In a Q&A between the three storytellers and Laoudji, Brother Lo explained that he thinks guns are the vehicles for violence in his community, but that he doesn’t see them, alone, as the problem. The problem, he emphasized, is the lack of positive role models, the lack of opportunities for the young men he works with. The gun that belongs to the evening’s first speaker, Timney, isn’t doing anyone harm just sitting in his closet, Brother Lo says.
At this, Timney turns to him: “I would give up my guns in a second if I thought it could bring back your son.”
If this had been a policy debate, Brother Lo might have just conceded a vital point to the gun proponents: Guns don’t kill people; people kill people. But this wasn’t a policy debate. Instead, two people whose backgrounds and views diverged in almost every way possible shared a moment of honesty that struck at the heart of the matter.
And their truth set the tone for the conversations the audience was to have in small groups, guided by Bob Stains, director of The Public Conversations Project. PCP’S business is to train individuals and organizations to talk constructively on issues that involve differing values and views.
Mr. Stains explained the guidelines for the structured conversations we were to have: Share air time, seek to understand, refrain from attempts to persuade, ask genuine questions. Then we slid our chairs somewhat awkwardly to form groups of four or five strangers.
Each of us began by speaking for one, timed minute about our personal experience with guns.
One woman in my group was a graduate student, interested in public dialogue. Another was a mother deeply shaken by the Newtown shootings. A third was a man who had once signed up for a firearm instruction course to learn how to handle a gun so that he could commit suicide – a track he later abandoned. I offered my own varied experience with guns – family members who are gun owners and NRA members, my own work in an urban community grappling with gun violence, but no personal experience shooting a gun.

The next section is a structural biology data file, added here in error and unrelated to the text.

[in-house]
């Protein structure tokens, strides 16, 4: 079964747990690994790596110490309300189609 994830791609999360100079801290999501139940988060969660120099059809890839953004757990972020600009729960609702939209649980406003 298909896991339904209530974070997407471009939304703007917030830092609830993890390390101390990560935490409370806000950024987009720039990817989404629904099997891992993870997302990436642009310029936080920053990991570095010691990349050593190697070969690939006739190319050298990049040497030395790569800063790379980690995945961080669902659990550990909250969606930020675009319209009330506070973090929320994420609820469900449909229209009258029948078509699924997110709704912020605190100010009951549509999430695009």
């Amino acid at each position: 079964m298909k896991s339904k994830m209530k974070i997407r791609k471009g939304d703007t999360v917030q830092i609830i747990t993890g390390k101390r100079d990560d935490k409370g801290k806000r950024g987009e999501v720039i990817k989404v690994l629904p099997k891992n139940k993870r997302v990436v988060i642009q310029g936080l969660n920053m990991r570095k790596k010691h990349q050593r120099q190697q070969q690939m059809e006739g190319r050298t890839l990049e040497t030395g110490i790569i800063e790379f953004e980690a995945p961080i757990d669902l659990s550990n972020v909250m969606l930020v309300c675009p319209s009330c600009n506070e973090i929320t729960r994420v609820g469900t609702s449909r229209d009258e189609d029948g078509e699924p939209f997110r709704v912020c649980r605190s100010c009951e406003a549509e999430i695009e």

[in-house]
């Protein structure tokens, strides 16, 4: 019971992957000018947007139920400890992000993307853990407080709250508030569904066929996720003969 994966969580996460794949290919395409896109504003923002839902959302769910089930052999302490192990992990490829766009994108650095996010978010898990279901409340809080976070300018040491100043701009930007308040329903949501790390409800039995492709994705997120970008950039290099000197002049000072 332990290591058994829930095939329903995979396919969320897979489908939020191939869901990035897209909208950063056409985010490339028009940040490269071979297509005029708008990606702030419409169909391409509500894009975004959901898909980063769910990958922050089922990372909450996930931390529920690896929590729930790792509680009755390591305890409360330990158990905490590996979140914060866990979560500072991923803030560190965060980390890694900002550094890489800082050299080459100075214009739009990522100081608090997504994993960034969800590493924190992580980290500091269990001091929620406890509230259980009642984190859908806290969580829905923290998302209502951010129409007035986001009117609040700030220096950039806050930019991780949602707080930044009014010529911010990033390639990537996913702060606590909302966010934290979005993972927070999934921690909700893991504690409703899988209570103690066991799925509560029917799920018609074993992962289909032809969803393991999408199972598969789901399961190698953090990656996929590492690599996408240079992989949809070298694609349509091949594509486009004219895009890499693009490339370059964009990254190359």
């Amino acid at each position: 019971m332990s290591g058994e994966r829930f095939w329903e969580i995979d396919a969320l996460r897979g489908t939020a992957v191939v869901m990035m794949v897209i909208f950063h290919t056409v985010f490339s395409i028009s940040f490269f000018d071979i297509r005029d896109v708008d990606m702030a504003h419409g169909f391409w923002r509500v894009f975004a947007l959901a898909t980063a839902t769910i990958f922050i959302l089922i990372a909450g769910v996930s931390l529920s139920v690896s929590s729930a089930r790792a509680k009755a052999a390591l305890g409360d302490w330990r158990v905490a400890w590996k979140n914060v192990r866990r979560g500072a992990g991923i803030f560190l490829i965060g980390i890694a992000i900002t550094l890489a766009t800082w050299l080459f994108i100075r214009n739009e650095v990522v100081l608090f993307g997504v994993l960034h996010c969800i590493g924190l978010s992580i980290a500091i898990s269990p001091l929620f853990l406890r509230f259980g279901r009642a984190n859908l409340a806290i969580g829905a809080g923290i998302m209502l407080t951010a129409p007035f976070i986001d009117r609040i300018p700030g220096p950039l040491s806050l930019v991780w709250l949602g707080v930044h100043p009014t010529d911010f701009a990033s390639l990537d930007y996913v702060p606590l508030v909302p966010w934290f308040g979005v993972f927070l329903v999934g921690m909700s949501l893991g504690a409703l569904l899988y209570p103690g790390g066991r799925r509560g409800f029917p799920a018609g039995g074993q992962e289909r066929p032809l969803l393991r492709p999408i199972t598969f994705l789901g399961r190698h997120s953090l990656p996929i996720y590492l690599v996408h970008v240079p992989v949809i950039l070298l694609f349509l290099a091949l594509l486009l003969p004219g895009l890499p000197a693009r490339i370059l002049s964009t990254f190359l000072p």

A young man named Cory was the only one in our group with extended, direct experience with guns. He prefaced his remarks by explaining that he felt out of his comfort zone. He had come prepared to debate an issue – not to share his personal story.
He wasn’t alone. The mother who was shaken by the Newtown shootings had a thick manila folder on her lap that was full of articles and “evidence” to support her stance against guns. For all her efforts “not to persuade,” her perspective was clear.
For Cory, being forced to think about his personal experience with guns stirred some disarming self-reflection. Growing up, guns were a big part of his life. As he grew up and moved to Boston, they fell away from his experience. Within a year, he says, he’d lost the emotional connection to them. But some of his friends had not. Their interest in guns increased – and he began distancing himself from them.
When asked, he couldn’t articulate why his shift of views and friendships had happened. But he did know he was being prompted on this evening to look at his feelings in a way he hadn’t before.
I began to wonder if that was the entire point of this event. The goal wasn’t to change minds or make policy points. Rather, each of us was sharing of ourselves, collectively questioning, learning, reviewing.
After the event concluded, the members of my group continued talking. Will this really do anything to move the public discussion forward? Are we just beating around the bush by avoiding policy and sticking to polite and personal stories?
Frankly, I’m not sure. But I do know that if we had launched into a policy discussion afterward, and I had disagreed with someone’s stance, that person would not have been the faceless, amorphous “other side.” And I might have understood better how that individual’s story had shaped their view.
Cory told us that in countries torn by conflict, researchers have found that when former enemies work and interact together, their attitudes about the other group change. This personal interaction is far more effective in changing perceptions than first trying to teach groups to change their attitudes so they can later work together.
But I wonder if there were any real “enemies” in the audience or on stage that night. Were we representative enough of the vast swath of American society – or those who hold the most extreme views on gun ownership?
Admittedly, we were a self-selecting group, but it seems the model itself – not necessarily the participants – is what gave legs to the conversation.
Not all of us are sharp debaters or moving orators. But each of us is the expert on our own personal experience. If we begin with that story, and listen to others’ accounts, we start from an even playing field of individual experience. It just might set the stage for something more.